I enjoyed your cover article this week about architect Barton Myers’s unique steel and glass house in upper Toro Canyon [“The Fires Next Time,” 7/8/10]. In reading D.J. Palladino’s article, and Myers’s quoted comments in it, I could not help reflecting, too, on what Santa Barbara has done recently to meet its acknowledged need for a world-class performing arts center. Myers is currently known as one of the world’s leading figures in designs for performing arts centers.

With the City of Santa Barbara, as well as generous donors, having spent somewhere around $60 million now to upgrade the Granada, and build a garage that theater patrons must approach late after an evening concert through an unadorned dark alleyway, one has to ask where all of that money actually went.

Certainly, the new/old Granada is an improvement over what we had to work with before (and at that price, one would certainly hope so), but we are still now left for the next generation with an old theater that has inadequate first-floor facilities for visitors, okay but not great acoustics, a narrow lobby teeming uncomfortably with patrons at performance breaks, a limited stage with effectively no backstage space, etc. All of which was predictable well in advance of this reconstruction attempt and subsequently ignored in order to “preserve” a traditional venue.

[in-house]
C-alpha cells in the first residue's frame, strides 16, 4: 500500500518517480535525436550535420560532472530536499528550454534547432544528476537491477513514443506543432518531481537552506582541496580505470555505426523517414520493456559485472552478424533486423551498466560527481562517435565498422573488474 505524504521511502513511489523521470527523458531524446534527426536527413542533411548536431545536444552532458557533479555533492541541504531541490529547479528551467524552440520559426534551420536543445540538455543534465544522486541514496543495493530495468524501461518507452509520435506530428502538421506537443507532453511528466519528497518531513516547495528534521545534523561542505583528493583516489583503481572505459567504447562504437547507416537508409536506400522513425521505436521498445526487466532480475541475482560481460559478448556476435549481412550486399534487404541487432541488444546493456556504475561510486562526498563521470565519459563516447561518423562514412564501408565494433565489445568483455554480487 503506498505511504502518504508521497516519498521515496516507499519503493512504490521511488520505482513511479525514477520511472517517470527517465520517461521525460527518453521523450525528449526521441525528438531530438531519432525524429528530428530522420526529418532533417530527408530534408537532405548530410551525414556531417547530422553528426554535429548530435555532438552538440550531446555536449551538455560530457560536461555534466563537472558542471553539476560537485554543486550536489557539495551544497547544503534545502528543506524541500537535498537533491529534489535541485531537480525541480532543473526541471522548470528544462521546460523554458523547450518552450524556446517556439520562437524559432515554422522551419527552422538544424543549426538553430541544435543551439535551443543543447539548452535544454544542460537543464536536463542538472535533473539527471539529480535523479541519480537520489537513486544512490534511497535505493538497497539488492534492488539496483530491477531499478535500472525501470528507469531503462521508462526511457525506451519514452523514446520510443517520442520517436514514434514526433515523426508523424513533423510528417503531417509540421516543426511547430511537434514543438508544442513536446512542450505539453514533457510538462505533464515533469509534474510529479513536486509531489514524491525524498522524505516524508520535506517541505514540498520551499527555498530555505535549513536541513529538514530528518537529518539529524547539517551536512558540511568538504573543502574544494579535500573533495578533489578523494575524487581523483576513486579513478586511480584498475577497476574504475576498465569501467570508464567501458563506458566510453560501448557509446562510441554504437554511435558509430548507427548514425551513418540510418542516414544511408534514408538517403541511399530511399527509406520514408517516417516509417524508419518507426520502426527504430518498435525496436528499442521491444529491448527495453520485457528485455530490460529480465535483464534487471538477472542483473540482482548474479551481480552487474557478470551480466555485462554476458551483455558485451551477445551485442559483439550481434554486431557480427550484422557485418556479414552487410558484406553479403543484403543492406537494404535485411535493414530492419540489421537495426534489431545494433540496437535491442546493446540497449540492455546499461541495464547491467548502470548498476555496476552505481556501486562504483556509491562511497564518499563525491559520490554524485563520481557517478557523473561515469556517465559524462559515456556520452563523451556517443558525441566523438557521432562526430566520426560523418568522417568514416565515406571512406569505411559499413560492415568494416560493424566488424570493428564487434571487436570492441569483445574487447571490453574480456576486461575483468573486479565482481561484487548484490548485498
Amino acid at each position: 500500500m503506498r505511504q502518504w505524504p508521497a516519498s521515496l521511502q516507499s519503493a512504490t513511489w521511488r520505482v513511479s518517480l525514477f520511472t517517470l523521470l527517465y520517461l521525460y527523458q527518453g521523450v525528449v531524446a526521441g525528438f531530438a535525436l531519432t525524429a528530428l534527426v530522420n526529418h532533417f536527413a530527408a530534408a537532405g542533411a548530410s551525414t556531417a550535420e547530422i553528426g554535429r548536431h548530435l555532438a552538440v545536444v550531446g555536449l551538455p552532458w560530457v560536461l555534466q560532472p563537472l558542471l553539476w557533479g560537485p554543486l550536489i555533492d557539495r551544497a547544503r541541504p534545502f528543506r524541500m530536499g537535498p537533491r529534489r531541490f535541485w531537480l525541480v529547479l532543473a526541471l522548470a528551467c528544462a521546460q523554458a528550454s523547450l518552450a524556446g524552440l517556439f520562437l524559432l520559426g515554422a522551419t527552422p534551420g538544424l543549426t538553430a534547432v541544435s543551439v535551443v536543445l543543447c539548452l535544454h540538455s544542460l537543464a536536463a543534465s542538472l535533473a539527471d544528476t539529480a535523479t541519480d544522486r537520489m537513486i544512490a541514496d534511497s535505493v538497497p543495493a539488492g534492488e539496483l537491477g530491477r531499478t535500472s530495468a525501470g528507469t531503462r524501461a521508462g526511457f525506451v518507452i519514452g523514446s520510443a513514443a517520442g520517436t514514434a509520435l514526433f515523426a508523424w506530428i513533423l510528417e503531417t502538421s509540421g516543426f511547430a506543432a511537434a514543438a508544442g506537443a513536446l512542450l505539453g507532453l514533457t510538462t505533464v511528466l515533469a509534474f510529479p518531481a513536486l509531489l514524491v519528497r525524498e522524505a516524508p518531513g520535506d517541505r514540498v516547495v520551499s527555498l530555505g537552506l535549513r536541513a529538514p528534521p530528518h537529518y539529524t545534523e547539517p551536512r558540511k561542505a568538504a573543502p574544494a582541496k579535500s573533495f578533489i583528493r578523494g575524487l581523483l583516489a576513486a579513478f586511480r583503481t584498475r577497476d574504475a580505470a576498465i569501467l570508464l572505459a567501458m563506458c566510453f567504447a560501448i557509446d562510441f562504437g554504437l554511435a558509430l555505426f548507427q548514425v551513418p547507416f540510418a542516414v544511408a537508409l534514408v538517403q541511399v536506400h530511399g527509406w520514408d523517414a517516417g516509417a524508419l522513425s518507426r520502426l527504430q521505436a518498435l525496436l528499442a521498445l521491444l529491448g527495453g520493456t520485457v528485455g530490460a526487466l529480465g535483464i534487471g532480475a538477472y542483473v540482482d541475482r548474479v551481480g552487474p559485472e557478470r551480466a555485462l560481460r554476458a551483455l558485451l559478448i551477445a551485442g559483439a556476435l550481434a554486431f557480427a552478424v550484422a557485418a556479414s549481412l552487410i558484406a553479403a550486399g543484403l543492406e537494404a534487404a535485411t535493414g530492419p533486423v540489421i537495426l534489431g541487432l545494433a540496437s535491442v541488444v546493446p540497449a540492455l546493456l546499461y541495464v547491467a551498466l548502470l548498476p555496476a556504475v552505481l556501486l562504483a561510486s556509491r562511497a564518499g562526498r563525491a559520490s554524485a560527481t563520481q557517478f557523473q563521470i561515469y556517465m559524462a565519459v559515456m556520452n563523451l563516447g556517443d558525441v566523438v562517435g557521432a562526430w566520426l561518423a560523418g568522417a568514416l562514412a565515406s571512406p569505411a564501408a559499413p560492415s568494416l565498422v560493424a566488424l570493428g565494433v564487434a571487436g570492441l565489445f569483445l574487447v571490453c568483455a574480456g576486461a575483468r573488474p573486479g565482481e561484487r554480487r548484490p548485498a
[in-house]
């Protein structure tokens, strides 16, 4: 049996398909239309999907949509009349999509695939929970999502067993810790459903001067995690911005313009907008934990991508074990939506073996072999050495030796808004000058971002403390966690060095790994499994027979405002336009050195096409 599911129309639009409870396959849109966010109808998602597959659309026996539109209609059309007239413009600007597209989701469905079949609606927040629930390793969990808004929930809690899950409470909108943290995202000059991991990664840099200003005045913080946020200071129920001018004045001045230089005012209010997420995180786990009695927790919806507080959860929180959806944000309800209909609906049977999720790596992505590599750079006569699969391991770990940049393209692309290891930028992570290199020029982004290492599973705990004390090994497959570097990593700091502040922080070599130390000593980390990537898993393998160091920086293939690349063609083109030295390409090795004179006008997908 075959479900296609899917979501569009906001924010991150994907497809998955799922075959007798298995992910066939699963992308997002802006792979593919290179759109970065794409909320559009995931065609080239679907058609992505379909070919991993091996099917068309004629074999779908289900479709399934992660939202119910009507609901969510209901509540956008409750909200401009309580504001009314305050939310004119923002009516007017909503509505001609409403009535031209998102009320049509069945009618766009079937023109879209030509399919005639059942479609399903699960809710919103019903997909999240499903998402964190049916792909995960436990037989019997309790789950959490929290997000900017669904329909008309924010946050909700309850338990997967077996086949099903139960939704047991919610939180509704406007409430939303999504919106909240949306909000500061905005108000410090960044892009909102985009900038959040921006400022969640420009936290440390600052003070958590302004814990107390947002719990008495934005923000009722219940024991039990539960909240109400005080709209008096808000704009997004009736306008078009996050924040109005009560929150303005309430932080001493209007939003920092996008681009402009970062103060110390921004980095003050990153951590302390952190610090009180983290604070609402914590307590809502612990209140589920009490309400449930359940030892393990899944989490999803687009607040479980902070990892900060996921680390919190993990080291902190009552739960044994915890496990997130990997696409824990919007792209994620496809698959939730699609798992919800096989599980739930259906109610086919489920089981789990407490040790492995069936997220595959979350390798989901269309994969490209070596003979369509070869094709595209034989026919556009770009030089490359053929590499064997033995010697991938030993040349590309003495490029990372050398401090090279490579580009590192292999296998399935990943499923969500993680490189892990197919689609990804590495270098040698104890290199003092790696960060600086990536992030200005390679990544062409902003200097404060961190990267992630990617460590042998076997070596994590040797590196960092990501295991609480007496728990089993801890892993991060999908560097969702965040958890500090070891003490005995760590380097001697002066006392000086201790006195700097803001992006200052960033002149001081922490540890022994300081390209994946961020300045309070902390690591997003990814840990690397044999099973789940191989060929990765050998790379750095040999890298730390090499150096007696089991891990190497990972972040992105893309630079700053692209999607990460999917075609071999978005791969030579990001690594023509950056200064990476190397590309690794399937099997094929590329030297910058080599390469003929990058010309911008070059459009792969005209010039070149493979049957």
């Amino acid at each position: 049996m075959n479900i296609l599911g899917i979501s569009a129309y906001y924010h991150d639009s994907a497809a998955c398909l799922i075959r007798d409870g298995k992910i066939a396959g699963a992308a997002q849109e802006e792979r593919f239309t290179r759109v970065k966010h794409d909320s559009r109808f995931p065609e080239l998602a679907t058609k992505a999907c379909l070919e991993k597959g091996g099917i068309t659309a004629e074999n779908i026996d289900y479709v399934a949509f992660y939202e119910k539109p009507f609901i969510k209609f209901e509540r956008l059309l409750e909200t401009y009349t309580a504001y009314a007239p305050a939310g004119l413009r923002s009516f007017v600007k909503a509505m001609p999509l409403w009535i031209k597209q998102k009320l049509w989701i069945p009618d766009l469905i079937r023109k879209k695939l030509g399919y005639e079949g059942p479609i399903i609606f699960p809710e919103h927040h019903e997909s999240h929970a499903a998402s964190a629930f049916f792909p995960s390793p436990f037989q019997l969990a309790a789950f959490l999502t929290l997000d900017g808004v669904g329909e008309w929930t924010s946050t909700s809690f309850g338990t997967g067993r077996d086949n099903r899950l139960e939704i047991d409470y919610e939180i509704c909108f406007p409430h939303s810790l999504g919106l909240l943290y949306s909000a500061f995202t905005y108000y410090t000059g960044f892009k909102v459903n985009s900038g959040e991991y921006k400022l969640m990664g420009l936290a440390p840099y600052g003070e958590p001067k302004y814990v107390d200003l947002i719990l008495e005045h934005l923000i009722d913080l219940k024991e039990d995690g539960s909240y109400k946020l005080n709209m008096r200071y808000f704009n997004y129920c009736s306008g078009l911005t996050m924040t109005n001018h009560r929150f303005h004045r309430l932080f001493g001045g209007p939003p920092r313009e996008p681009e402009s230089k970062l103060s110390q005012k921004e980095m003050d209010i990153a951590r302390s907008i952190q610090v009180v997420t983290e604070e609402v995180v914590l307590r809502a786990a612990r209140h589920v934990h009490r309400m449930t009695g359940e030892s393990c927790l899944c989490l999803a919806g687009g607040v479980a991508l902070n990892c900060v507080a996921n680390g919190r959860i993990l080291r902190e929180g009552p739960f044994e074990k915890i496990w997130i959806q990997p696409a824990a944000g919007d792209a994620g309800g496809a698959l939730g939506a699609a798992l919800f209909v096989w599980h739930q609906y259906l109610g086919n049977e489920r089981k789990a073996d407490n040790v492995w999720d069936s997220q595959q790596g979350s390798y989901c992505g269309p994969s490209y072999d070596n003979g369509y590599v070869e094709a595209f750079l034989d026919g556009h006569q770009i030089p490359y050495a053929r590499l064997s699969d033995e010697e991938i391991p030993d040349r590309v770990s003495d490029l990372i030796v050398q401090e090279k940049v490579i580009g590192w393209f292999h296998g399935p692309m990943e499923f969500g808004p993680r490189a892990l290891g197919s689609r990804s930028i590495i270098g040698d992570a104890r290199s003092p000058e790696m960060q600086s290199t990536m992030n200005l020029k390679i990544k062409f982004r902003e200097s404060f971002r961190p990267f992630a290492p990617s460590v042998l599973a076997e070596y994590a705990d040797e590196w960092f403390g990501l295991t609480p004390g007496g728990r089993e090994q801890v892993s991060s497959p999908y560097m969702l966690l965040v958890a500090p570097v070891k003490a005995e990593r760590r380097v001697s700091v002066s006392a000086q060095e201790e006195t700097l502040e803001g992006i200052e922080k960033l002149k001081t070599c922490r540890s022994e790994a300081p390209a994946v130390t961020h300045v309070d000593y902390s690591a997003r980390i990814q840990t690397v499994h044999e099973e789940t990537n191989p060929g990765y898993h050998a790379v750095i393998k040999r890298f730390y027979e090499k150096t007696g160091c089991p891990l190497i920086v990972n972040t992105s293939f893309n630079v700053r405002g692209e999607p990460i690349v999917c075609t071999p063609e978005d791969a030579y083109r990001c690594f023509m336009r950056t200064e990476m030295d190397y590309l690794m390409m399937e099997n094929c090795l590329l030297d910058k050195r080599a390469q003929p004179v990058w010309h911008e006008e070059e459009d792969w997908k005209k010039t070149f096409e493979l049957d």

One just has to wonder what might have been accomplished in a cultural oasis like Santa Barbara, a town that is located within easy driving distance also of a great metro area which is itself one of the world’s leading talent capitals and an attraction for visitors worldwide, by just having started from scratch. We will probably have to wait for another generation now to find out.—Richard J. Steckel, S.B.


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